United States District Court, N.D. Oklahoma
OPINION AND ORDER
E. DOWDELL DISTRICT JUDGE.
the Court is Petitioner's 28 U.S.C. § 2254 habeas
corpus petition (Doc. 1). Petitioner is a state inmate and
appears pro se. Respondent filed a response (Doc. 7)
to the petition and provided the state court record (Docs. 7,
8, 9, 10, 11) for resolution of the claims raised in the
petition. Petitioner filed a reply (Doc. 14) to the response.
For the reasons discussed below, the petition for writ of
habeas corpus shall be denied.
November 11, 2009, thirty-one (31) year old Reco Eugene Sells
(Petitioner) attended his son's middle school football
practice in Tulsa, Oklahoma. Also present at the practice was
the team's trainer, or “water girl, ”
thirteen (13) year old K.G. While K.G. talked to a friend on
her cell phone, Petitioner approached K.G. and asked if he
could borrow her phone. Petitioner took the phone from K.G.,
walked away, and used the phone to call someone. After about
two (2) minutes, Petitioner returned the phone to K.G.
that afternoon, about thirty (30) minutes after returning
home, K.G. began receiving texts on her cell phone from
Petitioner. Petitioner asked “is it okay if I text
you?” K.G. responded “sure.” The next day,
November 12, 2009, during school, Petitioner again texted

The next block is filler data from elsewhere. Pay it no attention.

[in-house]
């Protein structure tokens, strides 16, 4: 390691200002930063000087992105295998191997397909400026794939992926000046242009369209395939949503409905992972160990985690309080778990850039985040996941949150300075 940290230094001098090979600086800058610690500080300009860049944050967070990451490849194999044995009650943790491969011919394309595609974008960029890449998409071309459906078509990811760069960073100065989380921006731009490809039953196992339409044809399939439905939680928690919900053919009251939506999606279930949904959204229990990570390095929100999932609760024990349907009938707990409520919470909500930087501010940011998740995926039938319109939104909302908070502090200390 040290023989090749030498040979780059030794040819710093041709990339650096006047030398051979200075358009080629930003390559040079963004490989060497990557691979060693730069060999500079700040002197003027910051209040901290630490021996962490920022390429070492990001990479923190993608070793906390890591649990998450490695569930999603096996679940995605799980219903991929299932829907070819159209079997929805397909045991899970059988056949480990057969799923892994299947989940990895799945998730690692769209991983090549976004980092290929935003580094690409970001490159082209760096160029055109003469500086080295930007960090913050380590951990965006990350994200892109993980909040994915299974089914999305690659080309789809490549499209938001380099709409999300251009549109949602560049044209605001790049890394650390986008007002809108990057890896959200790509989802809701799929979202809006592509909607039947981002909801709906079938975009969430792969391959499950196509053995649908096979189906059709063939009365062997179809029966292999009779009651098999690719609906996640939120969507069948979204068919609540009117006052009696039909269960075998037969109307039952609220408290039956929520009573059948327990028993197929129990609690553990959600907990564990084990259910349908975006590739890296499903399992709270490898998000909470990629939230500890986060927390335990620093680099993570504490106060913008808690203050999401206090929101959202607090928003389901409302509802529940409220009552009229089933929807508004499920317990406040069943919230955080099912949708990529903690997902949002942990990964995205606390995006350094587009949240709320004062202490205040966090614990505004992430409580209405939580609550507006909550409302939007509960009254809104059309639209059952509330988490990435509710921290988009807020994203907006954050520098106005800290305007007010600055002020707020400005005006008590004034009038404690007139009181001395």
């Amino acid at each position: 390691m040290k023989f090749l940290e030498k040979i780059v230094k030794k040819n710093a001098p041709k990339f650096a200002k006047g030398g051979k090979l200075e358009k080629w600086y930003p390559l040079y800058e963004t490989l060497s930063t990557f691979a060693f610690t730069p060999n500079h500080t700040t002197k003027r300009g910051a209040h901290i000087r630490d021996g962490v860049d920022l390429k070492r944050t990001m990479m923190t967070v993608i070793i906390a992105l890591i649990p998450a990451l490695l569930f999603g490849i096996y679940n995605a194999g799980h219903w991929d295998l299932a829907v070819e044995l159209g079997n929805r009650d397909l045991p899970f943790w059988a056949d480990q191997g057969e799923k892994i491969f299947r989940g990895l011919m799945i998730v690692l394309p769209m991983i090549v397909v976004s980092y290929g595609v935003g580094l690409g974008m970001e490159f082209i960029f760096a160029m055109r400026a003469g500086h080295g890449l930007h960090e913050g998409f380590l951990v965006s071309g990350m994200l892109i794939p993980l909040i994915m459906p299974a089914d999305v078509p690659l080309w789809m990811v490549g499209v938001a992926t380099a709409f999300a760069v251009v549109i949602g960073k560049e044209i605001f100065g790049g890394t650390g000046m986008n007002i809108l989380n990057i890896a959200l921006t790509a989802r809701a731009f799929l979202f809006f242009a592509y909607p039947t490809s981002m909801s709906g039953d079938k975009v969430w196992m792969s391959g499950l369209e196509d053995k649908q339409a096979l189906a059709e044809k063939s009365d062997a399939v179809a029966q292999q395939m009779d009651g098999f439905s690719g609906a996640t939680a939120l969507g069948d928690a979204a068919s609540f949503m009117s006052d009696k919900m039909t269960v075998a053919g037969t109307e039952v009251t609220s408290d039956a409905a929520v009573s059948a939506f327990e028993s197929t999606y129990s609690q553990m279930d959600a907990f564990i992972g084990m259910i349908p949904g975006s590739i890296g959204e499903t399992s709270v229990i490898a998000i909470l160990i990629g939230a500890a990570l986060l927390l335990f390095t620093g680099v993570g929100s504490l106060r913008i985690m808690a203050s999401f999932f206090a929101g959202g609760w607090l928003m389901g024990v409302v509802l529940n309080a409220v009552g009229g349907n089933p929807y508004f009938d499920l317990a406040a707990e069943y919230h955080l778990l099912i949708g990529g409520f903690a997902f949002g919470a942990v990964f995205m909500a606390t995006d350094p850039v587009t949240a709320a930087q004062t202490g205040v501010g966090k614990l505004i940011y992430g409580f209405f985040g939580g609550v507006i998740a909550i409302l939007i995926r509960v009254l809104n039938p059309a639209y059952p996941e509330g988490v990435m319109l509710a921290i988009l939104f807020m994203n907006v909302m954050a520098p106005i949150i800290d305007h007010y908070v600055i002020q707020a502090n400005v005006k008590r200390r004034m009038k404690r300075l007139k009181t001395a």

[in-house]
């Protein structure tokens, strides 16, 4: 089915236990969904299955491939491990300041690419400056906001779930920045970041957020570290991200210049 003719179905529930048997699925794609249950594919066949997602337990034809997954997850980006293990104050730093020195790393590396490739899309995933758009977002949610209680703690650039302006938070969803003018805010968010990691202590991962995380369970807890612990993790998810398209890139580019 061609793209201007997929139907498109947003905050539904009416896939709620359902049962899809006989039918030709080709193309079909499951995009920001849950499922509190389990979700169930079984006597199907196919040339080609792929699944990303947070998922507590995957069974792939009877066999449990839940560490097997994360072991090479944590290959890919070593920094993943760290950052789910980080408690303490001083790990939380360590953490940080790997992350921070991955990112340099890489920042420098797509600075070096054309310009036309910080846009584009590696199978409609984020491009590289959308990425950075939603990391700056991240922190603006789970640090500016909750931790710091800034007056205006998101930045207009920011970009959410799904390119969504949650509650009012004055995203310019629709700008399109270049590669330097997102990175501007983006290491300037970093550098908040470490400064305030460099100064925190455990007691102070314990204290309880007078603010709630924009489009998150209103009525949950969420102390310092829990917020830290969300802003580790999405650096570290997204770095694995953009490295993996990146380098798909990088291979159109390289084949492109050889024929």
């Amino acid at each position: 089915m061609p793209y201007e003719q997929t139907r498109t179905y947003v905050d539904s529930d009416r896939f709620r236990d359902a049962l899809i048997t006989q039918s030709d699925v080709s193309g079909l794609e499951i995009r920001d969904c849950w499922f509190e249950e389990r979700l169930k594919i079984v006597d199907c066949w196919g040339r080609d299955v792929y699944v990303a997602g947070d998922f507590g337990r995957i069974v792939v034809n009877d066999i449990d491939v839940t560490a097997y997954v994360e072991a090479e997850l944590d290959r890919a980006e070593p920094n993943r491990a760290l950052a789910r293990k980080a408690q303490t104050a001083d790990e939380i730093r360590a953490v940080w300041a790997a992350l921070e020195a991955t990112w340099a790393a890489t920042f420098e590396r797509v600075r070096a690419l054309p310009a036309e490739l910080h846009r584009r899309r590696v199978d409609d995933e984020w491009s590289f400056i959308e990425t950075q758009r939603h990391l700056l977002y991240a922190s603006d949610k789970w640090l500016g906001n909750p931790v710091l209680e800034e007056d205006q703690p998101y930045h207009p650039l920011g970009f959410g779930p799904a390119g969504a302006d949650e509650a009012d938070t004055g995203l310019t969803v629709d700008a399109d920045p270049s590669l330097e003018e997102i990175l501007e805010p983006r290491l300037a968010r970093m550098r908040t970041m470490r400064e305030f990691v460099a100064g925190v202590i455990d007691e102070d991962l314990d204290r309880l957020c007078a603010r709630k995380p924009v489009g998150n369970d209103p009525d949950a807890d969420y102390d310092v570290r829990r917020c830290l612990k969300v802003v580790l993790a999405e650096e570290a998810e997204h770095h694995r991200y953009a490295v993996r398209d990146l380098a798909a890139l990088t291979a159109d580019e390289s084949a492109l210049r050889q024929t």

K.G. saying “good morning” and “hello
sunshine.” Because the texting made her uncomfortable,
K.G. told the football coach and her counselor about
receiving the texts. Her counselor told K.G. to tell her
mother about the texts. After learning that her thirteen (13)
year old daughter had been receiving texts from a thirty-one
(31) year old man, K.G.'s mother, Karen Gilbert, went to
the Education Service Center to talk to the campus police
chief. He advised Mrs. Gilbert to keep K.G.'s phone to
monitor the texts. The texting continued. Mrs. Gilbert became
concerned with the frequency and the content of the texts.
For example, Petitioner texted “getting out of the
shower and thinking of you, ” “good night,
sunshine, ” and “good night, sexy.”
November 18, 2009, K.G. and her parents met with detectives
from the cyber crimes division of the Tulsa Police
Department. With the permission of K.G.'s parents,
Detective Scott Gibson took possession and control of
K.G.'s cell phone. Detective Gibson adopted K.G.'s
persona and responded to Petitioner's texts as if he were
a fourteen (14) year old K.G. To preserve the cell phone
data, cyber crimes detectives used computer software to
download the data and prepared a data log, arranging the
texts in chronological order.
early December 2009, Petitioner's texts became sexually